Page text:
Fiction - paperback; Faber & Faber; 224 pages; 2000.
Reviewing a collection of short stories is always fraught with difficulty. Should you review every story? Just concentrate on one? Or give an overall flavour of the book as a whole?
If I was to concentrate on the latter, I'd say that Claire Keegan's Antarctica, first published in 1999, is an extraordinary collection of 15 stories, beautifully consistent throughout and with not a dud one in the mix.
It is without a doubt the best collection I've ever read. That's probably not saying much, because I'm not exactly a connoisseur of short story collections and have only read a handful in my time. But even comparing this to Simon Van Booy's Love Begins in Winter, which I read, reviewed and loved last year, Antarctica had a stronger impact on me.
Her prose style is typically Irish, by which I mean it's sparse, rhythmic and unflinching. But her story-telling is as rich as any novel. Keegan somehow manages to make the people in her short stories fully alive and authentic. You identify with them, care for them -- and all this happens within the first paragraph or two.
The opening paragraph of Where the Water's Deepest is a good example:
The au pair sits on the edge of the pier this night, fishing. Beside her, cheese she salvaged from the salad bowl at dinner, her leather sandals. She removes the band from her ponytail and shakes her hair loose. Leftover smells of cooking and bath suds drift down from the house through the trees. She slides a cube of cheese on to the hook and casts. Her wrist is good. The line makes a perfect arc in the air, drops down and vanishes. Slowly she reels it towards her, where the water's deepest. She's caught a nice perch this way before.
And while the stories are essentially tales of ordinary people, usually living in rural Ireland, with one or two in the southern states of America (I believe Keegan was briefly based in Louisiana at one point), something extraordinary tends to happen to them.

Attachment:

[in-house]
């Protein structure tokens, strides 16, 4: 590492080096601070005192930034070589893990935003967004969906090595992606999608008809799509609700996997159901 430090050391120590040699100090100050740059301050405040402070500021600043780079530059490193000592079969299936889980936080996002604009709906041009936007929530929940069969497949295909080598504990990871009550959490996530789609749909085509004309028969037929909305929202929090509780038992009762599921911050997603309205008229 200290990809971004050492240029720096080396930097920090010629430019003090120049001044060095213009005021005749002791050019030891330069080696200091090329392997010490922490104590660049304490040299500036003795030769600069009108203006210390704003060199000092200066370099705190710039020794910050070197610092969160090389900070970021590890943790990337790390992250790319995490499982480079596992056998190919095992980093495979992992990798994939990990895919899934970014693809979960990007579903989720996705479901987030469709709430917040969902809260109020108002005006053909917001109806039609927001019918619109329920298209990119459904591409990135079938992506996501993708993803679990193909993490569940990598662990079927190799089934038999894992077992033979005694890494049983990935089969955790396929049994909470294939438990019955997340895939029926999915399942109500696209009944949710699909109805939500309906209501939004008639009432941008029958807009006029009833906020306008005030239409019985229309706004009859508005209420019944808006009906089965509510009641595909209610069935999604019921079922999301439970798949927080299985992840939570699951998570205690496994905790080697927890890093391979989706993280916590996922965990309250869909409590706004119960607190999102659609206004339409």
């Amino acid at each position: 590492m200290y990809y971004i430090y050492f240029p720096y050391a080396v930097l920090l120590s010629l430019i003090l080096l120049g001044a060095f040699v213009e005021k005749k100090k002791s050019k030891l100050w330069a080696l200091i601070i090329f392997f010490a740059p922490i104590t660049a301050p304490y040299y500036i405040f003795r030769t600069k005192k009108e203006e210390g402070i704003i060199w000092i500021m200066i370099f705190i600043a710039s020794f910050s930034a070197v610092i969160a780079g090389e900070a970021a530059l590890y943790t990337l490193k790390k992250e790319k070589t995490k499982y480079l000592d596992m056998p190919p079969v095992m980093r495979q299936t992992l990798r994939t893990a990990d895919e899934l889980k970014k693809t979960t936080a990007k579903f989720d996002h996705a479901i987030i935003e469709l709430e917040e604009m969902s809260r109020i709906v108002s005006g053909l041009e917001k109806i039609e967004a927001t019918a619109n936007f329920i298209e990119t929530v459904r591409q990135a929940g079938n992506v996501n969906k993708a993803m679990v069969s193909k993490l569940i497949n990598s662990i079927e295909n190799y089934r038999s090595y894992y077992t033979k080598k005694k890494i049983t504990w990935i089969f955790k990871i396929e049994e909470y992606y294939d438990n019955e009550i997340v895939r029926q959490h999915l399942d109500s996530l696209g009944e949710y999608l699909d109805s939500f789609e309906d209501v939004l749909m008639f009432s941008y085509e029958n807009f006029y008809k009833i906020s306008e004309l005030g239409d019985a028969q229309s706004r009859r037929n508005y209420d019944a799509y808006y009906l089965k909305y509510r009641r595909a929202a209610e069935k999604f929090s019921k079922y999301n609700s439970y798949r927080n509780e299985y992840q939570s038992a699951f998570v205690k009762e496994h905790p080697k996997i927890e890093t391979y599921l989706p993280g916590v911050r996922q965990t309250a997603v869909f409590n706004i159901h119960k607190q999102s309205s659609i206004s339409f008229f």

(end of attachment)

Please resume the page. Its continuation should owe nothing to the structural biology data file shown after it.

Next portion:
There's not much happiness in these stories though. Familial relationships are at best strained. There's a lot of women struggling with their lot. There's a lot of thwarted love, too. But nothing ever feels false or melodramatic. There's a quiet, haunting quality to every tale, with every little (and big) drama told in the same calm, understated manner.
I was particularly taken with the opening story, Antarctica, about a happily married woman who "wondered how it would feel to sleep with another man". When she goes away for a weekend by herself on the pretense of Christmas shopping, she meets a man -- "red complexion, a gold chain dangling inside a Hawaiian print shirt, mud-coloured hair" -- in a hotel bar and proceeds to go to bed with him.
There's a delicious, illicit feel to the story, and even though you know the unnamed "wild middle-class" woman is behaving wrongly you kind of want to cheer her on. And while the one-night stand turns out to be a roaring success -- "'You're a very generous lover,' she said afterwards, passing him the cigarette. 'You're very generous full stop'" -- there's a price to pay for transgressing the codes of marriage.
It's a chilling tale and it's told in just 19 pages. Other writers could spin an entire 400-page novel out of the same plot and probably not achieve the same level of creepiness. I read it and knew I was in the hands of an accomplished, intelligent short story writer -- and I suddenly wanted to eat up the entire book as fast as my eyes would let me. Alas, I rationed myself to one story a night. If that's not a good sign, I don't know what is.
Antarctica won the Rooney Prize for Literature in 2000.